After the Mapping Buren series, I noticed how much sampling was an important process in my work. I wasn’t trying to challenge the rules of copyright, but on the other hand I became really obsessed with the overwhelming volumes of cultural content that everyone had access to, either online, in print form or elsewhere. And in a way this de-motivated me to try and produce anything new of my own. Instead I was fascinated with the idea of reviewing and amending other people’s creative output. I love the basic principles of Arte Povera for example, but I thought so much was lacking in this movement, and felt the urge to upgrade it to a twenty-first century discourse and make it relevant again. So I borrowed Michelangelo Pistoletto’s gesture of hitting mirrors with a mallet and redirected it towards Liquid Crystal Display (LCD) TV screens.
What would you like to communicate with this project?
Once I noticed how much cultural content was abundant everywhere, I realised how much Pistoletto’s solution – to create from destructive actions – was relevant to me and the highly consumer environment I was immersed in. I became aware of how much the consumption of new products, especially technological ones, were dependant on the destruction of older ones. I wanted to encapsulate this idea into an artwork. Also the premise of Arte Povera was to work with poor materials, so in this line of thought, what better material to work with than electronic goods, which are engineered with planned obsolescence to become obsolete after only a few years? By breaking the screen surfaces of aging LCD TVs, I was in part accelerating their fall into obsolescence, but ironically I was also turning them into artworks, so adding value to these objects. What’s strange about televisions in general is that, as objects, they are meant to be ignored. One rarely pays attention to the TV itself, but only to what is broadcast through electronic signals. When the TVs get broken however, this is one of the only moment when viewers really look at their TV as an object, rather than only look through it to the mediated content. To make this process more engaging, I try to break the LCD screens in very seductive ways, so that viewers become very conscious of their gaze, their act of looking at something.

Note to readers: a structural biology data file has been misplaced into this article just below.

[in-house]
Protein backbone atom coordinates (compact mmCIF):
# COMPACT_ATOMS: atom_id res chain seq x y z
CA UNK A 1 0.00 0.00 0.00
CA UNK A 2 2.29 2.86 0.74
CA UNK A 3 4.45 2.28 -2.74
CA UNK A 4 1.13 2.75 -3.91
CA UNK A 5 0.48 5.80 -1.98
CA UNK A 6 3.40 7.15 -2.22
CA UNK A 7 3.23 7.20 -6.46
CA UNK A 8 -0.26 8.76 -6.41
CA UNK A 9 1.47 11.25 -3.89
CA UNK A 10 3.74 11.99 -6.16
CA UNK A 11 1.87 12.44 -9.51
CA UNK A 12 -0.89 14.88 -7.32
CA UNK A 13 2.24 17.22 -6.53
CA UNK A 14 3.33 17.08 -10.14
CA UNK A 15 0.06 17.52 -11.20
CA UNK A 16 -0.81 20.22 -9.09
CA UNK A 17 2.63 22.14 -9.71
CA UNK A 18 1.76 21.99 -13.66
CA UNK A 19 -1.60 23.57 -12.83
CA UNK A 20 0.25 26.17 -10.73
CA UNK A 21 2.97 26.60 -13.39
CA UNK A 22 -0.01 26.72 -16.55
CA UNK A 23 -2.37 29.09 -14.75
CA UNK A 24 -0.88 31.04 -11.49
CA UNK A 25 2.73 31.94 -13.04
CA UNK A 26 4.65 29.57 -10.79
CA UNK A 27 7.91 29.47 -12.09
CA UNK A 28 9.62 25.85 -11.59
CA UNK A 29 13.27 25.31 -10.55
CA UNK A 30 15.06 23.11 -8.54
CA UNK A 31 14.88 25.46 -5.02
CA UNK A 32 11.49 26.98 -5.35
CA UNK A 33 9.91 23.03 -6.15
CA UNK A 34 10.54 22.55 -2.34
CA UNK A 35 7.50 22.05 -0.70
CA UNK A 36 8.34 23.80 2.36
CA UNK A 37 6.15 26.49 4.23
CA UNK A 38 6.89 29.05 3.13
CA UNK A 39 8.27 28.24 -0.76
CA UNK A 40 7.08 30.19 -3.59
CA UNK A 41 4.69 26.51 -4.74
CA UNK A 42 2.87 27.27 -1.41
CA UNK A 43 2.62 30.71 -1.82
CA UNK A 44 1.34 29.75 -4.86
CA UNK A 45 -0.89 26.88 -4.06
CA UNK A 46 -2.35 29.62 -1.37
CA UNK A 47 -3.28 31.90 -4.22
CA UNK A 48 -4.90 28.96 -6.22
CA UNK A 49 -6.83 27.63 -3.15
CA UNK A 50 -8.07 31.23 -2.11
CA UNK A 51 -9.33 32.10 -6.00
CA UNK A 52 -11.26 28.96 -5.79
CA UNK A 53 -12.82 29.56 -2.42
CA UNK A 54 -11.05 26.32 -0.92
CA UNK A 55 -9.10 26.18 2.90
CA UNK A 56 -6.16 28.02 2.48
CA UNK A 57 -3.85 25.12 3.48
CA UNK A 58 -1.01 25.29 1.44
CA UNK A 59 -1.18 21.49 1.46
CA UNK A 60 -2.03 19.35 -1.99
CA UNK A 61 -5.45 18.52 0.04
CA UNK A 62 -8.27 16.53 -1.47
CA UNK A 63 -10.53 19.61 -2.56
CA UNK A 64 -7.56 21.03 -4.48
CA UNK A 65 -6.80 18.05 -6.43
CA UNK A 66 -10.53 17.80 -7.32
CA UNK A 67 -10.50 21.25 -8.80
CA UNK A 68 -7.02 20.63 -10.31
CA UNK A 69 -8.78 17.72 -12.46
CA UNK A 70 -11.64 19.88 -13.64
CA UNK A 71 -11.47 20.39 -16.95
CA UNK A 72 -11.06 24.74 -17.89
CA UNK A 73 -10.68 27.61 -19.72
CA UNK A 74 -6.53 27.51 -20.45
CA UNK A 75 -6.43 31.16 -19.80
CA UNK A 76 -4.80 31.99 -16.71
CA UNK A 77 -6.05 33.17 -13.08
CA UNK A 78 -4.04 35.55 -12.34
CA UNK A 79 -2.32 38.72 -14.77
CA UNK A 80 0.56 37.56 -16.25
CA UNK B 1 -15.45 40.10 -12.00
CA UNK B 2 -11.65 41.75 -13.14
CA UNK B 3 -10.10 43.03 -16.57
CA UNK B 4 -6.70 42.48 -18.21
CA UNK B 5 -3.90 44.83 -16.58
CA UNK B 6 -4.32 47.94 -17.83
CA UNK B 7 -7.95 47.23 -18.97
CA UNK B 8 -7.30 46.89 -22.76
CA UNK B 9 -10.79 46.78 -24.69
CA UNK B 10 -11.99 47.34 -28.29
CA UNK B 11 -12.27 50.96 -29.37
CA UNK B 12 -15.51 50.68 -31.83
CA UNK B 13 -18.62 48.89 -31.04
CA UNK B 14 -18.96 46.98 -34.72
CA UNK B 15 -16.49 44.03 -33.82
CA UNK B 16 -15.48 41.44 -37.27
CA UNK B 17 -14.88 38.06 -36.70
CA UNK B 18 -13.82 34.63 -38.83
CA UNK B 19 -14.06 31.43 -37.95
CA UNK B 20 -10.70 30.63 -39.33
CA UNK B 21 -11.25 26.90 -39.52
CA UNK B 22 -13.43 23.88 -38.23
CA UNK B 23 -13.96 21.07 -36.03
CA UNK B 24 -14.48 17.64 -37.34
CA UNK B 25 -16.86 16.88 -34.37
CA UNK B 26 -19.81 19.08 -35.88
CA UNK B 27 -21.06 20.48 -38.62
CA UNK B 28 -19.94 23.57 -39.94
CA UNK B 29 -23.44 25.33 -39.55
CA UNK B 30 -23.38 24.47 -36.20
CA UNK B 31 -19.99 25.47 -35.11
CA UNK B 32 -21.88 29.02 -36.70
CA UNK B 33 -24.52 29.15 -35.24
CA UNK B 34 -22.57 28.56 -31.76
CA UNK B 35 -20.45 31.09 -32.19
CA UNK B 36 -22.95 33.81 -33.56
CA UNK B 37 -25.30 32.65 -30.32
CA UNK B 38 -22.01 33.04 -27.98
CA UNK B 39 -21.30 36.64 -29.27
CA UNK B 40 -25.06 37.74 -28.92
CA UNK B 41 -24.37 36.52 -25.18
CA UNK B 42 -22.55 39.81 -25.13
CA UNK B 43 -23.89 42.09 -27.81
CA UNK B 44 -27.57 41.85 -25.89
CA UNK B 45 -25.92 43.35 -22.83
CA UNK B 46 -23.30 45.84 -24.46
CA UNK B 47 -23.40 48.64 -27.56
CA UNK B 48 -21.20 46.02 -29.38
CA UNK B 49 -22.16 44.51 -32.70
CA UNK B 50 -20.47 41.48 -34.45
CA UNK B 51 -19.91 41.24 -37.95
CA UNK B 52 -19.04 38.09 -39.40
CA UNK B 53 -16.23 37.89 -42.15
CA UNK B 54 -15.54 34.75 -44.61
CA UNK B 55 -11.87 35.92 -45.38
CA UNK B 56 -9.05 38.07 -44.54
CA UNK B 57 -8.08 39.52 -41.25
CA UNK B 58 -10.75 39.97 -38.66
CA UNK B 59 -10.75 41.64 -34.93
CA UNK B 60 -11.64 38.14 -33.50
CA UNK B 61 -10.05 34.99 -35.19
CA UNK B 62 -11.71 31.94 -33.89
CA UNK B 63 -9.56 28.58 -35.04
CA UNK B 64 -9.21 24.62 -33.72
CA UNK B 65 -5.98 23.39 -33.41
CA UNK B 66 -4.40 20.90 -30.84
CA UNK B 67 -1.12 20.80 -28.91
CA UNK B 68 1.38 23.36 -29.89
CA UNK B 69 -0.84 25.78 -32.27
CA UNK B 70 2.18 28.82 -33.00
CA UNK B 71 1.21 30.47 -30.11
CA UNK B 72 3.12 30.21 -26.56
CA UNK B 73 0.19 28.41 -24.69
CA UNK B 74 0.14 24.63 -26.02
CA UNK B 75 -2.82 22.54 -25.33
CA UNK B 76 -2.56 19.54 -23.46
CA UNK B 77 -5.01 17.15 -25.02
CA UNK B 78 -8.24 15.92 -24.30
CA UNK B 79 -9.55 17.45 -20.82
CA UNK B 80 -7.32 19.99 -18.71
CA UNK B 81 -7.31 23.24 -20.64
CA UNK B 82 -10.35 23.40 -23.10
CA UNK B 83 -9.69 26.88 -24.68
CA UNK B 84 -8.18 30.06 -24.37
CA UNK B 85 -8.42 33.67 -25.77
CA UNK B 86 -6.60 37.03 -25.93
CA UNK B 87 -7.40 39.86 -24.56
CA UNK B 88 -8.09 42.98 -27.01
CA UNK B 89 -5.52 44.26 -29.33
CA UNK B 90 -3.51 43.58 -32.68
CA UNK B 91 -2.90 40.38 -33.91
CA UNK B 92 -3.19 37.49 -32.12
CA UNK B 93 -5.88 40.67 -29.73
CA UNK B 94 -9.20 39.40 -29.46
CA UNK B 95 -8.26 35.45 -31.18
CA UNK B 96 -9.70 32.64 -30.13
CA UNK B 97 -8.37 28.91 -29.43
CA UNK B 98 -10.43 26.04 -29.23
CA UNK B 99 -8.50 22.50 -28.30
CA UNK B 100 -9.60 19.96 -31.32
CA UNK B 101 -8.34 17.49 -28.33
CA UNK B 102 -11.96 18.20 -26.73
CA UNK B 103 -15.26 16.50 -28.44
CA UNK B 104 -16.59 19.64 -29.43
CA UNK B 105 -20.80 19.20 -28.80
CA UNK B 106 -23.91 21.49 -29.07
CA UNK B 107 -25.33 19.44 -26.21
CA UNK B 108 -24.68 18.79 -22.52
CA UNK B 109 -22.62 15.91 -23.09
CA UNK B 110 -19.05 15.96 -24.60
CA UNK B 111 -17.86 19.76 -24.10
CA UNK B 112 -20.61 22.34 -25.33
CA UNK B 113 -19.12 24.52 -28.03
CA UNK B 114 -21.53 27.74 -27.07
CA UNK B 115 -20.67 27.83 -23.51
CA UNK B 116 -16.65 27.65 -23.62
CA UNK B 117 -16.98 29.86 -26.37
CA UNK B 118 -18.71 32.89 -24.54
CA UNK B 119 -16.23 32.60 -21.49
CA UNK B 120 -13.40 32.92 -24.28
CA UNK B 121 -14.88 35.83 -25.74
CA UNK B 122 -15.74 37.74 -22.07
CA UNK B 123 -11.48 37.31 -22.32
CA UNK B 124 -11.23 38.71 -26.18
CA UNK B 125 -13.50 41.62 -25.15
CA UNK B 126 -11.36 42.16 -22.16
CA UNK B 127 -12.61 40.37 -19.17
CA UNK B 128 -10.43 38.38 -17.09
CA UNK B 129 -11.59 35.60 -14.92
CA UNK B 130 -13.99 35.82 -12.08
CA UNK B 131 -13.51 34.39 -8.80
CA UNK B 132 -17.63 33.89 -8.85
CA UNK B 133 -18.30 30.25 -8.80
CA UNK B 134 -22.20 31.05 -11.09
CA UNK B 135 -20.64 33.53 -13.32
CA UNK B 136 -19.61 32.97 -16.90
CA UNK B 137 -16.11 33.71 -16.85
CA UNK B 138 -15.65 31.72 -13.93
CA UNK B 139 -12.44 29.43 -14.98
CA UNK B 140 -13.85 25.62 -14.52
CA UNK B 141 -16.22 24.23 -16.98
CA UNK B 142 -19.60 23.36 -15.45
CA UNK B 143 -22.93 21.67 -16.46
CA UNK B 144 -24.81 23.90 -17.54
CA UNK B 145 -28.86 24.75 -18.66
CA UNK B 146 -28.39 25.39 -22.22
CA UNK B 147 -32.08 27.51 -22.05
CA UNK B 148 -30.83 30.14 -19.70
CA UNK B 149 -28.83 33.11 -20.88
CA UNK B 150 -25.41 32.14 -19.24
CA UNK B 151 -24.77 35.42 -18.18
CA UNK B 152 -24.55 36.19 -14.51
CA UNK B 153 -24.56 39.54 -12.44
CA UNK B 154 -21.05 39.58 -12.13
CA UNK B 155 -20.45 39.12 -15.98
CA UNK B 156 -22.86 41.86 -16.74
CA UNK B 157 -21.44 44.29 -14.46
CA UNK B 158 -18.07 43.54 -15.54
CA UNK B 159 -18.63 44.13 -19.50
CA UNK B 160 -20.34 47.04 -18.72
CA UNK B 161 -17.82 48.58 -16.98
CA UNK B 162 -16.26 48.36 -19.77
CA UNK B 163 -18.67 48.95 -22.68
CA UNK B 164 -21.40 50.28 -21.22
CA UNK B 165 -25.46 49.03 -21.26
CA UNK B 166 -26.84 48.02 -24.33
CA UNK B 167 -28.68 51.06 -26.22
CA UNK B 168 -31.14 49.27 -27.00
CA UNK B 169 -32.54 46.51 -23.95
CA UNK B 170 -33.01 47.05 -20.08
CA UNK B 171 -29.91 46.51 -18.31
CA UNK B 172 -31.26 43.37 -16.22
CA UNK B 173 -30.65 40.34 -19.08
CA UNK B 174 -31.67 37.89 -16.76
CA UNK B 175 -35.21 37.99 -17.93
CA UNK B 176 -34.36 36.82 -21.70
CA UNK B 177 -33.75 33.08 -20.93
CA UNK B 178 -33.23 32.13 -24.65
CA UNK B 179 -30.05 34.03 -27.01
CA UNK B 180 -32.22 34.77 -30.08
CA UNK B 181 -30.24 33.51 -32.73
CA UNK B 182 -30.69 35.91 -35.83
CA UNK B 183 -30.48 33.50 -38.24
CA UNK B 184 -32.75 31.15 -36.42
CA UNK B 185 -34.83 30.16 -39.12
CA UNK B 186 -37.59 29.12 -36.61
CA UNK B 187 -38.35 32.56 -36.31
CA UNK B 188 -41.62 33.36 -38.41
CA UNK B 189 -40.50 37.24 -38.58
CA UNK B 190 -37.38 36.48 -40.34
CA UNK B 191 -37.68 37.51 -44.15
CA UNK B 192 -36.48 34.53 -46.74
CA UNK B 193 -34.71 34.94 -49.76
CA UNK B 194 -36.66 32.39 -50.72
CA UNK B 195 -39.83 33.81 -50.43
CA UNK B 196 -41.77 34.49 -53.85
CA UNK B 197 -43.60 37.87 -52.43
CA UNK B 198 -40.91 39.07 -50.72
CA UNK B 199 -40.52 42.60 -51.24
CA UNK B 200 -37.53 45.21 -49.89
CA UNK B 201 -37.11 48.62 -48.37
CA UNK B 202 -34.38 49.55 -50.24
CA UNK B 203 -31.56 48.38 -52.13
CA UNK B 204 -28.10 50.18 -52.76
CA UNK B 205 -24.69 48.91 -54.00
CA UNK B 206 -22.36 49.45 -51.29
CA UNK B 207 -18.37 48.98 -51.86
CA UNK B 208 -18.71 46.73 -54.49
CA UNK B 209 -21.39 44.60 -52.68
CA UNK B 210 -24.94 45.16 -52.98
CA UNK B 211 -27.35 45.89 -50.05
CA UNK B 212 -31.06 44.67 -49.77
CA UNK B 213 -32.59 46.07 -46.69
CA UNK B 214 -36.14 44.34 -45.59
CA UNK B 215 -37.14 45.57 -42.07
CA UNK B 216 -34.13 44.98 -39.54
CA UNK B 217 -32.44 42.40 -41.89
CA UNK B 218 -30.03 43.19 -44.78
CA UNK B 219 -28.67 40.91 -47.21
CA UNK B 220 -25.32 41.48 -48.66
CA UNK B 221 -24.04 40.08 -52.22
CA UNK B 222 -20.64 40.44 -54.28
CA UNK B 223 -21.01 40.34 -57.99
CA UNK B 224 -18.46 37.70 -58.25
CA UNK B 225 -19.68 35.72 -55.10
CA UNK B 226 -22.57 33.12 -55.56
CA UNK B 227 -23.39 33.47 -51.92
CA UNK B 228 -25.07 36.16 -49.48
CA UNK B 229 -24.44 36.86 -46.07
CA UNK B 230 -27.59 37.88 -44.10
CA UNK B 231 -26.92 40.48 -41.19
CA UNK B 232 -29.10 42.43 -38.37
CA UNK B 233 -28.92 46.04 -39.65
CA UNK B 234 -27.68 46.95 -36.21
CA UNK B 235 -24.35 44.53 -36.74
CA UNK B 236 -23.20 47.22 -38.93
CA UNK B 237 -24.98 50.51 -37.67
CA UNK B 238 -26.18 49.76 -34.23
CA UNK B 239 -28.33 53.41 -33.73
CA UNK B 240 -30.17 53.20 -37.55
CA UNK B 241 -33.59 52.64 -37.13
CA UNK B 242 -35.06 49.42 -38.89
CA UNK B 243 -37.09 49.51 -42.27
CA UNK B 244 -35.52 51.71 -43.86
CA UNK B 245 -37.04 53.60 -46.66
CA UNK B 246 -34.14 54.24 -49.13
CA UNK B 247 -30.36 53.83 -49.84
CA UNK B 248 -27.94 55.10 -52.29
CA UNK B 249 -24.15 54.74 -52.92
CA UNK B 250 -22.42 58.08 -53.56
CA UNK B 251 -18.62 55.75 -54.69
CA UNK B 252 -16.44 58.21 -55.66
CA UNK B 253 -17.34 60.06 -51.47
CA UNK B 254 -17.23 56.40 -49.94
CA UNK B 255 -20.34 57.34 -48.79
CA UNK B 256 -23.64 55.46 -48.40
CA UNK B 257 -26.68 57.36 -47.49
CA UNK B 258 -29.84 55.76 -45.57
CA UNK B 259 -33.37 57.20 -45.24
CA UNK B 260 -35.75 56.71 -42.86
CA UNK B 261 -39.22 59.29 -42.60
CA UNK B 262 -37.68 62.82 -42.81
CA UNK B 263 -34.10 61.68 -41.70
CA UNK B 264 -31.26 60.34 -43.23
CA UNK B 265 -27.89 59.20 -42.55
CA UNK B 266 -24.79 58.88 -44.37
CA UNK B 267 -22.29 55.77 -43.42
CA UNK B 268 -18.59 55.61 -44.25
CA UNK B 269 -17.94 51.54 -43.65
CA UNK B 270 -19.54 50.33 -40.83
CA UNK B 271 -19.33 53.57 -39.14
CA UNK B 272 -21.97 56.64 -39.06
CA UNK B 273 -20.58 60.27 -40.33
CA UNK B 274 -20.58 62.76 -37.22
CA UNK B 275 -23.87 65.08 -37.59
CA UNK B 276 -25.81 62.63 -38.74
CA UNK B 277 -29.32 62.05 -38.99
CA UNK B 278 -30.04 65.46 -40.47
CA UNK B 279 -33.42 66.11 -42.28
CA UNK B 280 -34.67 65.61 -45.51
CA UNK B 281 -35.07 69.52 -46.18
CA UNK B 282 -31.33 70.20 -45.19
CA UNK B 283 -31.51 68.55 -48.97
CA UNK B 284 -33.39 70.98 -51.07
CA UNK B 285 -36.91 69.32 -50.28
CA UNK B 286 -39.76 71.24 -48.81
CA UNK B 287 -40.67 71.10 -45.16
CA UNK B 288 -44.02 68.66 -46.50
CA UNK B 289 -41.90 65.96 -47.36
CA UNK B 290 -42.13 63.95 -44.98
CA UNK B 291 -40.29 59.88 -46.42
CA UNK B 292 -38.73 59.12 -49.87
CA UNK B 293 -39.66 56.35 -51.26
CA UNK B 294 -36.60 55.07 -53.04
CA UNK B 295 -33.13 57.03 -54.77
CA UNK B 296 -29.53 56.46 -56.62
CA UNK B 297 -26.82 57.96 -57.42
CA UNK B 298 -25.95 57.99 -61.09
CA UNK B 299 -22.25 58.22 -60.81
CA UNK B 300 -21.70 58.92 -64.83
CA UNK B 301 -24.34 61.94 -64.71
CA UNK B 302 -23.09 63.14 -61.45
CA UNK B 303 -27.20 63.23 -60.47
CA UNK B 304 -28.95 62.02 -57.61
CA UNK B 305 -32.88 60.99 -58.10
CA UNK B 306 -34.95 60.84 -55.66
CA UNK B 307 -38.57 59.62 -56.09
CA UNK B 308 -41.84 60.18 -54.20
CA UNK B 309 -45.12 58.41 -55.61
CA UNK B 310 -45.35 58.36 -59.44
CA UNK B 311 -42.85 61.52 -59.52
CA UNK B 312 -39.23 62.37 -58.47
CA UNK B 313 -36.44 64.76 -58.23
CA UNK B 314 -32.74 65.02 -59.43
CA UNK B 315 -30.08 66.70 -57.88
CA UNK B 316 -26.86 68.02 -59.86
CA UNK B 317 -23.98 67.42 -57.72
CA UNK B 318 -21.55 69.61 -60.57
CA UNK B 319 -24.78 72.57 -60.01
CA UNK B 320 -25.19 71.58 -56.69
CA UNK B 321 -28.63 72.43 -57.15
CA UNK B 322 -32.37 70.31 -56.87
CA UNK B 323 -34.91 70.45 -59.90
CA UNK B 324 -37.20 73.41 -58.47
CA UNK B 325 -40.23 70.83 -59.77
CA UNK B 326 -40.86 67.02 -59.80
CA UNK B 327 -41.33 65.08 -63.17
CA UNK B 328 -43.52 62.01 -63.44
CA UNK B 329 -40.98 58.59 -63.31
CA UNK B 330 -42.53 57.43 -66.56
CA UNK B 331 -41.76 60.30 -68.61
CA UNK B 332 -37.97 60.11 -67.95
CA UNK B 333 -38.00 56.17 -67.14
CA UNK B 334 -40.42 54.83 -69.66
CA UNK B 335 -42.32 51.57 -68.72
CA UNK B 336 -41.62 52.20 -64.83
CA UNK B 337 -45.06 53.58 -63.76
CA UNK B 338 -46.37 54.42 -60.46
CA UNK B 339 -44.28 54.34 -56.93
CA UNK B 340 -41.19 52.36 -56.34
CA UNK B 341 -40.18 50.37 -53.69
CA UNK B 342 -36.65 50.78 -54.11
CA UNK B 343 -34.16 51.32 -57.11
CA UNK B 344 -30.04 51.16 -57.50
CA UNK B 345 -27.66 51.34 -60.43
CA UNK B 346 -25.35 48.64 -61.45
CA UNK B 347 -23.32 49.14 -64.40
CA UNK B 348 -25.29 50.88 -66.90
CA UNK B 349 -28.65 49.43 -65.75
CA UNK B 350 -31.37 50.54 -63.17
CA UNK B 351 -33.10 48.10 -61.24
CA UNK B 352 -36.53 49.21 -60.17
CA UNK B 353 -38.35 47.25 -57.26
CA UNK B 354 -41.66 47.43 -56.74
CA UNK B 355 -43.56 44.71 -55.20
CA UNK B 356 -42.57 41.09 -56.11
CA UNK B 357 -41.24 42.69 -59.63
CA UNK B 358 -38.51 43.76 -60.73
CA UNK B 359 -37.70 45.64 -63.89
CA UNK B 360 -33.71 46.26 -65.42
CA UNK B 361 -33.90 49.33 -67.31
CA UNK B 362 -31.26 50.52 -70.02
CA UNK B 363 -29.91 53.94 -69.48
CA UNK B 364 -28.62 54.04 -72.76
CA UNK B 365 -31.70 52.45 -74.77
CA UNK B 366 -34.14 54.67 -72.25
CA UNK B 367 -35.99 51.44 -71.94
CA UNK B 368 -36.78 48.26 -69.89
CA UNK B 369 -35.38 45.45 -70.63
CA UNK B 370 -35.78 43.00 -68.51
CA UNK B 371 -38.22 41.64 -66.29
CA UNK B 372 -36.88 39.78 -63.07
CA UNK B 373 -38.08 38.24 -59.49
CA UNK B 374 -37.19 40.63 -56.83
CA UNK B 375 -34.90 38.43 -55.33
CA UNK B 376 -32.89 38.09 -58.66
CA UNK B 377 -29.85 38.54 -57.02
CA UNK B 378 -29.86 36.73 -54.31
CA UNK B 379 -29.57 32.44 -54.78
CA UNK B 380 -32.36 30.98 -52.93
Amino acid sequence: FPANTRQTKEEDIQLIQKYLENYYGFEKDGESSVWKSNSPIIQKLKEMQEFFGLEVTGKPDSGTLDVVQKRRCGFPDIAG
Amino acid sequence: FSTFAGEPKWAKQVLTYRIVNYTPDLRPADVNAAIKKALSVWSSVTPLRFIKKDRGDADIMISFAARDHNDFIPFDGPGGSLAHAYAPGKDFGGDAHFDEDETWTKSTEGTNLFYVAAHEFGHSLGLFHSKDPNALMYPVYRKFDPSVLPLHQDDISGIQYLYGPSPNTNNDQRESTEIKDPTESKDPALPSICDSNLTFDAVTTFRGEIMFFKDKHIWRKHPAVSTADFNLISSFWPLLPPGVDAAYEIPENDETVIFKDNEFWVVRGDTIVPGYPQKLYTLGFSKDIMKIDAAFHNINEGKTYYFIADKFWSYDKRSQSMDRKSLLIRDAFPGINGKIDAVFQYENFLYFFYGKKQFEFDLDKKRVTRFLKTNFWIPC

What are your next projects?